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Factors shaping latitudinal patterns in communities of arboreal spiders in northern Europe

Kozlov, Mikhail V., Stańska, Marzena, Hajdamowicz, Izabela, Zverev, Vitali, Zvereva, Elena L.
Ecography 2015 v.38 no.10 pp. 1026-1035
Araneae, Betula pubescens, Picea abies, Pinus sylvestris, birds, climate change, conifers, forest trees, functional diversity, herbivores, intensive forestry, latitude, predator-prey relationships, predatory arthropods, species diversity, weather, Finland, Norway, Russia, Scandinavia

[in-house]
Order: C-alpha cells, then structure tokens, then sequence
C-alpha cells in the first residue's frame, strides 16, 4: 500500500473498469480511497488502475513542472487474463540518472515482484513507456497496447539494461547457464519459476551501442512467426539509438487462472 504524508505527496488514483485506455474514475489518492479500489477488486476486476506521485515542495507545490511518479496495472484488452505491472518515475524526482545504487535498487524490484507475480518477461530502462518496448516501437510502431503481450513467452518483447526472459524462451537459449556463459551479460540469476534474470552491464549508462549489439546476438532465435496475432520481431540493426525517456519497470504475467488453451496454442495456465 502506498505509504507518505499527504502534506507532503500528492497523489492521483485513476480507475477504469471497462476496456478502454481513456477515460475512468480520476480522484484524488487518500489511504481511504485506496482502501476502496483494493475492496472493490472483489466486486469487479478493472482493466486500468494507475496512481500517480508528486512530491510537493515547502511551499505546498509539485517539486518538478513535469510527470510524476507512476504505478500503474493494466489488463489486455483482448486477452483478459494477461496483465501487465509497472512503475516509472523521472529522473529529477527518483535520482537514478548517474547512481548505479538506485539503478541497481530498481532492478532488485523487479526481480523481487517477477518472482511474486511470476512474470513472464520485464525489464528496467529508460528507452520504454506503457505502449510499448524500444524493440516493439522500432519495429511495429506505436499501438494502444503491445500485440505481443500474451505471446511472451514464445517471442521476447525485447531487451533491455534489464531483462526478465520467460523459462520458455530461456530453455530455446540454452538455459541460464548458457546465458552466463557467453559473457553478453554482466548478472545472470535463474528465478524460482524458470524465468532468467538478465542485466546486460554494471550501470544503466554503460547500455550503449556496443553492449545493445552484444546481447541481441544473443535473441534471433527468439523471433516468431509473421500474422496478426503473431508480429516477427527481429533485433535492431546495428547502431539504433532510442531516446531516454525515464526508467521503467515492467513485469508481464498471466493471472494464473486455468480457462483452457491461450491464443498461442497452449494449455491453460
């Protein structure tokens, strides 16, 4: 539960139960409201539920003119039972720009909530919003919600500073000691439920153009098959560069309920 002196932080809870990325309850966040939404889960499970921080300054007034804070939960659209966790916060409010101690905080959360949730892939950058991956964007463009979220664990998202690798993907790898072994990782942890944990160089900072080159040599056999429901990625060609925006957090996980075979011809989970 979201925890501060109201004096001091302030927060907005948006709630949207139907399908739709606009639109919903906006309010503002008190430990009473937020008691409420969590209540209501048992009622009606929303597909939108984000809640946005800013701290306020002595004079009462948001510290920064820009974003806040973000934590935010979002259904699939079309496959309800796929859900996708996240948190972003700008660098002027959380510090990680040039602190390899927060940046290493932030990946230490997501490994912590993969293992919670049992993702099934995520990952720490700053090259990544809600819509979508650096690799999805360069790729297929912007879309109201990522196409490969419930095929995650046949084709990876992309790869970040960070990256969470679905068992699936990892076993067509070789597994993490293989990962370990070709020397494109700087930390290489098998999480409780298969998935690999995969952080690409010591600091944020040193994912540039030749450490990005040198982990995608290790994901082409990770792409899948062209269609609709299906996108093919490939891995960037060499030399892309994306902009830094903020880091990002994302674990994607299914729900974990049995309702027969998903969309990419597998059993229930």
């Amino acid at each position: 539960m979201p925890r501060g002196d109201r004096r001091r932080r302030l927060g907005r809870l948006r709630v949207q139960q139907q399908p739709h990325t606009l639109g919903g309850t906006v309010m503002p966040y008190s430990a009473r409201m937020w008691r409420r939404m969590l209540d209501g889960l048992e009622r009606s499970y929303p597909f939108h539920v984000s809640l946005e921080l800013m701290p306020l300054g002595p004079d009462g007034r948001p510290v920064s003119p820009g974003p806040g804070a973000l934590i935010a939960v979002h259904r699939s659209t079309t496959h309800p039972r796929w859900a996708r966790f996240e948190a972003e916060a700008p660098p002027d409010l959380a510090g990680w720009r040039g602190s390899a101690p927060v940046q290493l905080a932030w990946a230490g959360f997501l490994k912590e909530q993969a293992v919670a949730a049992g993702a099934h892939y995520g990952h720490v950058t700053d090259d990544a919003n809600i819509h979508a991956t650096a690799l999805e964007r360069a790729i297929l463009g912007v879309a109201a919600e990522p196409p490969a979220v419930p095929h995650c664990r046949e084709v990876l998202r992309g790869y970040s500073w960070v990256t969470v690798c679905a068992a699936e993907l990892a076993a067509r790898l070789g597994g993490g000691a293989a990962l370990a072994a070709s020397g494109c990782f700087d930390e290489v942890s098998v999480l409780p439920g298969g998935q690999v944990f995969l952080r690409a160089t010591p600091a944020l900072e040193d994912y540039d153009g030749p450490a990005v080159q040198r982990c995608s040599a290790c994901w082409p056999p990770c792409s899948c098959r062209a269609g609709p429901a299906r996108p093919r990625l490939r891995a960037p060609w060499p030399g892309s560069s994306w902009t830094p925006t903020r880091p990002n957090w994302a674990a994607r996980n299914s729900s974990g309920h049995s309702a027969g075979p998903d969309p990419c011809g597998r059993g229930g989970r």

Predator effects on herbivores are often referred to as examples of biotic interactions that weaken with latitude, but more studies are needed to test for the generality of this pattern. To further the understanding of large‐scale geographical patterns in abundance and diversity of predatory arthropods, from 2008–2011 we explored spider communities in the canopies of primary forest trees of the boreal zone (Pinus sylvestris, Picea abies, Betula pubescens and B. pendula) along five latitudinal gradients in northern Europe, from 59 to 70°N and from 10 to 60°E. The abundance of arboreal spiders in Norway and Finland was about a half of that in Russia, presumably due to more intensive forest management in Scandinavia. The abundance, taxonomic and functional diversity of arboreal spiders generally decreased with latitude; however, actual weather conditions during the study years had little effect on this pattern. Coniferous species supported higher abundance and diversity of arboreal spiders than birches, but the poleward decrease in either abundance or taxonomic diversity of arboreal spiders did not differ between coniferous and deciduous tree species. In contrast, functional diversity on birches decreased with latitude greater than on coniferous trees. Euryphagous spiders showed stronger decrease with latitude in terms of both abundance and taxonomic diversity than more specialized (steno‐ and oligophagous) spiders. We attribute the general decrease in density and diversity of spiders with latitude to an increased pressure from apex predators (birds) rather than to direct effects of climate or changes in prey abundance. The abundance of spiders declined with the latitude to the greater extent than the densities of their potential prey did, suggesting a decrease in the strength of predator–prey interactions towards the north.